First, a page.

So I have an opening and closing style tag. Inside these opening and closing style tags, I can use an inline style rule called @import. So if I type in @import and then a space, I can type in URL, and then I can point that to the page that I want. In this case, it's going to be styles.css. So the same thing here: I would have to type in the full path to that page-- so if this was on a subdirectory, I'd have to make sure that that was in there-- and then just go ahead and close out that line.
If you're going to use @import, this has to be done above any of the other rules. So if these embedded cells had additional rules, I'd have to make sure that @import was at the very top of this. And @import is really interesting because you can use it in a lot of different places: you can use it within a style sheet to link several style sheets together, sort of daisy-chain them together if you will; you can use it here within the head of the document, within the style tag. So there are a couple of different places that you can use that. Save that, preview page number 3, and for this one, I'll just use Firefox. So there is page 3. There's the styling that we're looking for.
We're getting the font, we're getting the font sizing, we're getting the color gray that we're looking for, and if I go back and preview the other two pages as well--so let me go in each one of these and just preview it-- I can see that every single one of these guys is giving me the exact same styling. So those styles are being used across all three of those pages. So this makes it a lot easier to update and change and maintain styles across an entire site. Now, before we try that, I want to do one thing here.
I'm going to go back into Aptana Studio, and I want to talk about using @import just a little bit more. This is not a best practice. @import was great when there were certain browsers around that didn't understand styles because you could, say, encase it within an HTML comment, and if the browser or user agent didn't understand style sheets, it just simply wouldn't import them. It's not as efficient as using the link tag, and overall, it's just not used as widely. So what I'm going to do is I'm going to replace this with a link tag instead.
So now all three pages are linking to the style sheet the exact same way. So let's go back into styles.css and let's continue to add to our existing styles. Now the first thing I'm going to do is, just below body, I'm going to write a group selector for h1, h2, and h3. So, notice that we have the commas between each of those: h1, h2, h3. I'm going to go ahead and open and close my curly brace at the same time, and I'm just going to set their color to black. So I'm going to go ahead and save that and I'm going to go back to my browser and I'm just going to update my styles in each of these. Cool! Looking great! Now, one of the things I would like to do is this heading 2 that's inside of the div tag here, I really would like that to be maroon instead of black.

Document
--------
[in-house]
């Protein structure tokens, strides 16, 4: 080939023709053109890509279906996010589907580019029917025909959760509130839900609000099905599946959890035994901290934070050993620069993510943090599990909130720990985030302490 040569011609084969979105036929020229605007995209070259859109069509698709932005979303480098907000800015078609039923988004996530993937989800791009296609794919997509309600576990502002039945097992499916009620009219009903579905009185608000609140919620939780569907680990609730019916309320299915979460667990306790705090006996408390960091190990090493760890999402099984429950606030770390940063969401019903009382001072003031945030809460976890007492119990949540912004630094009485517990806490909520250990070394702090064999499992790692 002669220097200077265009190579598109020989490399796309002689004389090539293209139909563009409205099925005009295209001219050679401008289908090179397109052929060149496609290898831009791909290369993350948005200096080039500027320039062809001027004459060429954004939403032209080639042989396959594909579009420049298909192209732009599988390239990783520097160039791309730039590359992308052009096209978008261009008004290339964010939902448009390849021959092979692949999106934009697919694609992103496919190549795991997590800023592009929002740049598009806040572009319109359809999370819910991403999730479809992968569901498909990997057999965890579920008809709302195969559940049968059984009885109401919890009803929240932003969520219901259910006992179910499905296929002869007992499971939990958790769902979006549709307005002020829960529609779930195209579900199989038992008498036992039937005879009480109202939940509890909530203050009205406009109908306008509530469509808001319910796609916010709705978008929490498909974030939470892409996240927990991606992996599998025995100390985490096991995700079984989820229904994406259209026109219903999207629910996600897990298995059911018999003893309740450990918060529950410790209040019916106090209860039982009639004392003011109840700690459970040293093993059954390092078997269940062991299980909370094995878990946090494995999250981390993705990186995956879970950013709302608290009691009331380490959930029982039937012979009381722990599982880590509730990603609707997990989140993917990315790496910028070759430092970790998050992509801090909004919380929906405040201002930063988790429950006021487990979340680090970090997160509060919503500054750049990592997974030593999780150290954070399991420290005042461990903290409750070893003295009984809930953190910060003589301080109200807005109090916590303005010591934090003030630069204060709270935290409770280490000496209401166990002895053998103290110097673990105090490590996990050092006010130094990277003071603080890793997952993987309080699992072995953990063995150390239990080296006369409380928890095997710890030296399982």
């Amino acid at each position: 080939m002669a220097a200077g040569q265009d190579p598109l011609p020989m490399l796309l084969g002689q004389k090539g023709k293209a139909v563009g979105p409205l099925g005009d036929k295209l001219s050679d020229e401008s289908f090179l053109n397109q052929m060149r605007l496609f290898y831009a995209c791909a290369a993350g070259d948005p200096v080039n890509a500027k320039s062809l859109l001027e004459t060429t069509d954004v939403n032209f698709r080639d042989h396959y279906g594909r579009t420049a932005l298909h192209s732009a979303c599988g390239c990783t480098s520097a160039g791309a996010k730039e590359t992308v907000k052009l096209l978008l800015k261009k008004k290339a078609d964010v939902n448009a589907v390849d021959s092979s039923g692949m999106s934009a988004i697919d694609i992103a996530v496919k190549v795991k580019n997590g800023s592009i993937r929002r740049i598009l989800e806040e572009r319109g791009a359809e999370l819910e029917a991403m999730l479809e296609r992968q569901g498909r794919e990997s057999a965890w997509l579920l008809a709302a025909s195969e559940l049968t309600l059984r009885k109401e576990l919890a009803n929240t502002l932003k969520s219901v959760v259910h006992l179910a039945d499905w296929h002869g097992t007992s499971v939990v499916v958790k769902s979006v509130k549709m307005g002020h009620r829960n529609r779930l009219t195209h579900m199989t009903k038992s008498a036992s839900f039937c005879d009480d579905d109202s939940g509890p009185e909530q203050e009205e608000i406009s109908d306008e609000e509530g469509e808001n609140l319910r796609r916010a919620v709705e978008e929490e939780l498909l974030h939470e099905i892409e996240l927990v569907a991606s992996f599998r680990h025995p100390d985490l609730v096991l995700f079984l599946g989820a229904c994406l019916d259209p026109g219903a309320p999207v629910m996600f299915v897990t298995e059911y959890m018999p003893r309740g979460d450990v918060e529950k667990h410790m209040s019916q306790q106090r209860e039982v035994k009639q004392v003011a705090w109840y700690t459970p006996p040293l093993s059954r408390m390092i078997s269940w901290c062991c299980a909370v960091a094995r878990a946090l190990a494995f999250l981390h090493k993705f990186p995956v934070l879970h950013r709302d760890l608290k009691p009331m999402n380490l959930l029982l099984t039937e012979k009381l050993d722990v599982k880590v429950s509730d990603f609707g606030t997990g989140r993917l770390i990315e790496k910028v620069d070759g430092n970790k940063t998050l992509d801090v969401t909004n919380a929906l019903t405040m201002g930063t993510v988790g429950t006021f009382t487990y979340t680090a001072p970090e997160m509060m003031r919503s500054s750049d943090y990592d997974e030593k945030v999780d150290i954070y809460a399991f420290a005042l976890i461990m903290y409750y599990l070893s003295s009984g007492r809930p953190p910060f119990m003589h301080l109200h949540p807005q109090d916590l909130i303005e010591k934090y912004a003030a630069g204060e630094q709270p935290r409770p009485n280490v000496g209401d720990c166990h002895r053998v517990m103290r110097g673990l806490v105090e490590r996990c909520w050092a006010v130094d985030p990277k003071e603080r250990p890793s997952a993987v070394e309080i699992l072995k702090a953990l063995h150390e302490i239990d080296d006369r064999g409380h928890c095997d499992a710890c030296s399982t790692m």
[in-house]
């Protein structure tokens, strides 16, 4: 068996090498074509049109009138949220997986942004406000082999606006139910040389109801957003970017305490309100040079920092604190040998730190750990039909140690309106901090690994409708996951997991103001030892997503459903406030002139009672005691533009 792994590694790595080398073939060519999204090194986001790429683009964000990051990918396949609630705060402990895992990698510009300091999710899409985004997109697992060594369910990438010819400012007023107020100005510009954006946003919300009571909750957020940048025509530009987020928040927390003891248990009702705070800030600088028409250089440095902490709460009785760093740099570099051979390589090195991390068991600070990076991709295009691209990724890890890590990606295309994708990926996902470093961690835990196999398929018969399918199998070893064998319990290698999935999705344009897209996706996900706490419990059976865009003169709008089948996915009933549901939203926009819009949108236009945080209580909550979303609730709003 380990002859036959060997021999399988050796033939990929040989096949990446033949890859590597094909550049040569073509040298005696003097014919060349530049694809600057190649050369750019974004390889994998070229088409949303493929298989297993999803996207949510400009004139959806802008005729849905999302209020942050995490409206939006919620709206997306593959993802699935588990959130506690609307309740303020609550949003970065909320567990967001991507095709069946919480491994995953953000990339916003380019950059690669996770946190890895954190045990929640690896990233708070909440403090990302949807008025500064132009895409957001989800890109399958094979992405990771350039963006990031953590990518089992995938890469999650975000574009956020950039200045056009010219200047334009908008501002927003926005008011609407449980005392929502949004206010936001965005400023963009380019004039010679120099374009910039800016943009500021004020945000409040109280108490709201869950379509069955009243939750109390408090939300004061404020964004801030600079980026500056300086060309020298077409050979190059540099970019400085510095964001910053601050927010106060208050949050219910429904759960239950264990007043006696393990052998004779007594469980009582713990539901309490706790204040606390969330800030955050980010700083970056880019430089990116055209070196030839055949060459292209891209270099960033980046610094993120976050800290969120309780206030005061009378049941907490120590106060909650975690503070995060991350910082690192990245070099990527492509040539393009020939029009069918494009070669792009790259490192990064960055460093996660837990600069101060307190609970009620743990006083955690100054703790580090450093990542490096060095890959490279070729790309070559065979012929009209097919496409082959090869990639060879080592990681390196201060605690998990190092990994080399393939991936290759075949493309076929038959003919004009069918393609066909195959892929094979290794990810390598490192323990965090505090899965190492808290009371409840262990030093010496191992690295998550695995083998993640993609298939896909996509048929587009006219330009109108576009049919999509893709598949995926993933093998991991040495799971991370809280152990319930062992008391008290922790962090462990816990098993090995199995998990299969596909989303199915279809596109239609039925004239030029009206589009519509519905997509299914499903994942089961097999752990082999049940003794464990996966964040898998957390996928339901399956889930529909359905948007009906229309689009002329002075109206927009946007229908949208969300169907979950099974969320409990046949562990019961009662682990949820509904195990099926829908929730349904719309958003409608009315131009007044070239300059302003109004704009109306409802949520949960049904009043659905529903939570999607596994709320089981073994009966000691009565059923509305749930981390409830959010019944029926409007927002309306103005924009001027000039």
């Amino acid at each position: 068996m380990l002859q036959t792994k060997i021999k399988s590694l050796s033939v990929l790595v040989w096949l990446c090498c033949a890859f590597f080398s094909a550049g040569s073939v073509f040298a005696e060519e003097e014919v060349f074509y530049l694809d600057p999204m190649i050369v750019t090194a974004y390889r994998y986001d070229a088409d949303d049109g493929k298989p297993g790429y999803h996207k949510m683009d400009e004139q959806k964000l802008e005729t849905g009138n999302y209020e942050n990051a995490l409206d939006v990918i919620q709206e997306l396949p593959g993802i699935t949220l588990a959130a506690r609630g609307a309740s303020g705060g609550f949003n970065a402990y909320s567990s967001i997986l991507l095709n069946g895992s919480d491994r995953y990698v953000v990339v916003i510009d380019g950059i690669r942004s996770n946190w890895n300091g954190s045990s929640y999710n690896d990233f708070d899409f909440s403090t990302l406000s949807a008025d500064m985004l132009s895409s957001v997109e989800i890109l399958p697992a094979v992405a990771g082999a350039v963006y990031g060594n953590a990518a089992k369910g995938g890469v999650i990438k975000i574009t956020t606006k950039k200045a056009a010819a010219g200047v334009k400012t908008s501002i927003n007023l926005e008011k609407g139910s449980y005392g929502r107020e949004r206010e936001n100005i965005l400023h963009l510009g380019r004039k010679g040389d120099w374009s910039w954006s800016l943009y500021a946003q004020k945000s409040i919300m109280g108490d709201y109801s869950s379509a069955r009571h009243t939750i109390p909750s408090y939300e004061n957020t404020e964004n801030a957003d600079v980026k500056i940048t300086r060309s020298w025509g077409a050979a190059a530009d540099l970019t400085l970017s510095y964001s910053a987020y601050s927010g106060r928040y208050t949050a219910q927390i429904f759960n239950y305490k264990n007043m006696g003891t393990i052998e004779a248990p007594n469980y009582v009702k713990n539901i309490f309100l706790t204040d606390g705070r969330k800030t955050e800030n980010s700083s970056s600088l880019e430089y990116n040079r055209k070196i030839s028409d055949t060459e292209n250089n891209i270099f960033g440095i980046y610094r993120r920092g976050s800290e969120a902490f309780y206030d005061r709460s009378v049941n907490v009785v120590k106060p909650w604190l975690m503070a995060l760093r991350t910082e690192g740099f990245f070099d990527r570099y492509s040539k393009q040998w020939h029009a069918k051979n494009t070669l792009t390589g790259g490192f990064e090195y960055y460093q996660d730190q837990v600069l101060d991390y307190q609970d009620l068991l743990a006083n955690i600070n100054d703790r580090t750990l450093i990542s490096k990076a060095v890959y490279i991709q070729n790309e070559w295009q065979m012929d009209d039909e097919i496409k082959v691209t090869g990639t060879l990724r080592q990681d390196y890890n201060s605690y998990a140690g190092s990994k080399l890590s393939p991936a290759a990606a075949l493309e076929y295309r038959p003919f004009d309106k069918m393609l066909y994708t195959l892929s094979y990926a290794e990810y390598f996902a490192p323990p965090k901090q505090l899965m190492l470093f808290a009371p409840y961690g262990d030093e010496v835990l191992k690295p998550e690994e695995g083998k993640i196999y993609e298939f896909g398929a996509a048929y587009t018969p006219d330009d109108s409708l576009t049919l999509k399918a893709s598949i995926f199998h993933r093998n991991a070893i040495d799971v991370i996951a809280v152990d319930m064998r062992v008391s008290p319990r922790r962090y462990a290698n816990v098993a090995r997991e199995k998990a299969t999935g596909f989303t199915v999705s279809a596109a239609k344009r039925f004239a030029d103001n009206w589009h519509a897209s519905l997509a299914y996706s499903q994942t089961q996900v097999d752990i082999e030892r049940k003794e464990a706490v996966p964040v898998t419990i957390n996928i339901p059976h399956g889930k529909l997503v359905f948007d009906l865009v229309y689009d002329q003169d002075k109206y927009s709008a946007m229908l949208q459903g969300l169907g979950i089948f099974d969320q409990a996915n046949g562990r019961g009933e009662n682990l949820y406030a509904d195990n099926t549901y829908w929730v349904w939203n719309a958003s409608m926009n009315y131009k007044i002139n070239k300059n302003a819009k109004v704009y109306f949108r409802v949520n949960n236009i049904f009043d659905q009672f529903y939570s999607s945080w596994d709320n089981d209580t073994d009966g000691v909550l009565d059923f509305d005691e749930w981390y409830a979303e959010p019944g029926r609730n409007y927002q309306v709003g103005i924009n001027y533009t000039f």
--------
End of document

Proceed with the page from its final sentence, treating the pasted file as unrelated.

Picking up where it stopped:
So going back and modifying my styles, I'm just going to take the h2, and I'm just going to change its color to maroon. And I'll just remove the h2 from this selector, so now that's just going to say h1, h3. So that sounds right. So I'm going to go ahead and save that, go back out to my browser, and I'm just going to preview those. So now you can see that heading 2 turns maroon, that heading 2 turns maroon, that heading 2 turns maroon, but there was a problem.
If I go back to page 2, I notice that that one has two heading 2s on it, and this extra heading 2 that the other pages don't have, I don't want that to be maroon; I want that to be black. I just wanted the heading 2 inside the div tag to be maroon. And this is what I talked about earlier. It's really important when you write sort of global, site-wide styles to really understand your page structure, because we only have three pages here. That's pretty simple, right? But what if you had 500 pages? You need to understand the structure of your pages as you write your styles so that little things like that don't just sort of crop up and surprise you.
So, a much more efficient way to write the selector--I'll go back into my code-- would be to just go ahead and say, okay, h1, h2, h3 all those are black, except for when h2s are found inside of a div. So when rewriting the selector here, say any h2s inside of a div--this is a descendant selector-- I know in order to efficiently write this, you really have to understand selectors, and we have a whole chapter on selectors a little later on. So right now just focus on the concept of this one particular page controlling all the styling on our site, or these three pages.
So if I save this, go back into my browser and refresh my styles, I can see that now it's doing what I want. Every single page that has the h2 inside of a div, it's maroon, but when the h2 is outside of the div tag, it's now black. So understanding the structure of my pages was crucial in order to have my external styles.css style sheet apply the formatting the way that I want it to. When we talk about external style sheets, they are by far the most efficient way to control your sites. And actually, I'm guessing that you're going to find yourself using them the majority of the time.
It is important to keep in mind though, just as we've talked about here, how changes made to one page often have unintended consequences because it just sort of effects everybody that has similar content, and that's why it's so important to write well-structured, consistent HTML. Now, we're going to explore that relationship in a little bit more detail a little bit later on. For now, just understand that in order to write effective external style sheets, you're going to need to be familiar with how your pages are structured and then take the time to properly plan your styles before you begin to write them.